When I got the text from one of my lighting gaffers, Neil Blackman, that there was an underwater shoot with a very famous band in about a week, I thought it was the kind of wind up that some members of our profession are prone to do from time to time.
I went about my daily business pushing approximately four jobs forwards as normal and actually thought no more of it, as jobs can tend to come into view and then sometimes slip out of sight just as quickly.
I got the scent that it was real and the nod that the band was Take That when a few days later somebody else told me to expect a call from their agent who would provide a brief. I waited dutifully by my computer at roughly the time to expect the call . . . . . then proceeded to lunch. Once ensconced in Pret a Manger and eating a complicated sandwich, the call of course came in and, as a mélange of mayonnaise and mustard dribbled down my fingers, I grabbed at a pen and paper to frantically scribble the notes – all the time of course giving the air of consummate professionalism.
My job was to shoot stills alongside an underwater camera operator, which would be used to illustrate the up coming Wonderland tour. The end result can and often does get changed from the initial usage and brief, and with an open mind on whether or how the images might get used, it proved to be an exciting day.
Take That Shoot
While the lighting crew expertly went to work creating a ‘lit area’ for the boys in which to perform, the brief to Gary, Howard and Mark was to create interesting shapes in front of camera. After years in the business I have a few preconceived ideas that I thought they may want to try for best creative effect. It is of course a team effort and history relates you have to tread carefully with these things in case the brief goes too far ‘off piste’, however I was told to shoot nice and wide with no tight cropping.
Underwater lights were set, movie camera platform was built and safety divers hung around in watery corners waiting for the call to action.
On surfacing and out of the corner of my eye I saw Gary, Howard and Mark walk in wearing brilliant white costumes. They paused on the gantry next to the underwater film tank talking with their crew and managers, giving friendly smiles and waves to all of us in the water.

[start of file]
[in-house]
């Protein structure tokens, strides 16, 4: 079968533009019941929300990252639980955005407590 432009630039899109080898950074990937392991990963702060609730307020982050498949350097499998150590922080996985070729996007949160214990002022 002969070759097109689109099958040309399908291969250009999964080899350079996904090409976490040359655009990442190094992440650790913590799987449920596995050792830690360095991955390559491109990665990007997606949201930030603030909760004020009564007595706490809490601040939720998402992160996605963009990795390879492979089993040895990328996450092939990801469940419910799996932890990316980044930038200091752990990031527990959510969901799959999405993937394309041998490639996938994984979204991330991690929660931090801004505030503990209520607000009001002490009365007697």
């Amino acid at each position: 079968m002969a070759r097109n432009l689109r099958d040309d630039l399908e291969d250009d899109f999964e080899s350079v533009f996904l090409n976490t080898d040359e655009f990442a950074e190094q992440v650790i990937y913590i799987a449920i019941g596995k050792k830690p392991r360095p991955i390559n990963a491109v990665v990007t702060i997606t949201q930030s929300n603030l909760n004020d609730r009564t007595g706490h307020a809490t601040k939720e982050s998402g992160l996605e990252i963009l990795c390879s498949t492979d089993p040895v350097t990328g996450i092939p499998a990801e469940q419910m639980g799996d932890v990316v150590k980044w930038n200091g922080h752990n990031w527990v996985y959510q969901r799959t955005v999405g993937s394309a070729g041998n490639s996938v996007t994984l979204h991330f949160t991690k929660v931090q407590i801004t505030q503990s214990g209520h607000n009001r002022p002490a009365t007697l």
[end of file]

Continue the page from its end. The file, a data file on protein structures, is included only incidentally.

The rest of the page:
There is always a mix of excitement and trepidation with anyone, however famous, just before performing underwater in front of cameras. Every precaution is taken, especially safety, and this is indeed why the small community in this demanding area usually keep working with the same people as trust is built.
As it should be, once everything is set and cameras are rolling the action started at a fast pace. The first one in was Gary who tried about ten different water entries to effect differing compositions. You can change the way light dances about the explosion of bubbles on entry to the water depending on how you dive in, and Gary explored most of the suggestions I gave him. One of the most interesting compositions was a simple religious type cross symbol with a water explosion tail following him down.
The clock is ticking very loudly in my head during these shoots, while my focus is on getting great images. All the while, adjusting angles and technique as the minutes unfold. There is never any time to waste.
Soon Howard was in the water, twisting and turning in front of our cameras, which turned over until the housing felt warm to the touch. Wonderful stuff. Finally Mark took his turn, giving us lovely wide left to right dives, spinning onto his back and giving the impression of falling though air.
To all of our expectations and delight they were all really good performers underwater. The brief given was the best brief an artist with a camera can have – to follow your instincts and just get great shots. They all had different techniques and ideas to bring to the shoot, which gave both me and the movie camera operator a good problem to have in terms of loads of great footage.
Now the really good bit. Mrs Mac and myself were given front row tickets to see the show itself and as we trouped in with 80,000 others we found ourselves in front row and touching distance from the stage.
I grappled the Tour book from my wife’s hands and to my delight there were 3 double page spreads of my images plus a good handful of images on a fourth double page spread depicting behind the scenes action, some of which featured our underwater shoot.
When Take That began their set, an explosive blast of music, sights and sensory emotion hit the audience like a brick wall and it was all I could do to keep up with the amazing stage, costume and light show that was ever changing. The show was based on different themes, to a Wonderland in your imagination. Famous and new songs were played as water rained down on the stage in the shapes of band members and trapeze artists filled the spaces above our heads riding fantasy horses, while the stage itself rose and fell up and down to the rhythm of the music.
The greatest thrill for me was when the aquatic theme emerged and 30 metre high footage of the boys was projected onto long silks that rose up and down like a heartbeat to the rising and falling stage and colourful light accompanying their brilliant song ‘Cry’.
I had to remind myself as it exploded onto the stage that we had only shot this a few weeks back.
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Zac Macaulay – Stills
Alice Penefather – Film
The Underwater Studio – Underwater Studio
Lighting DOP – Neil Blackman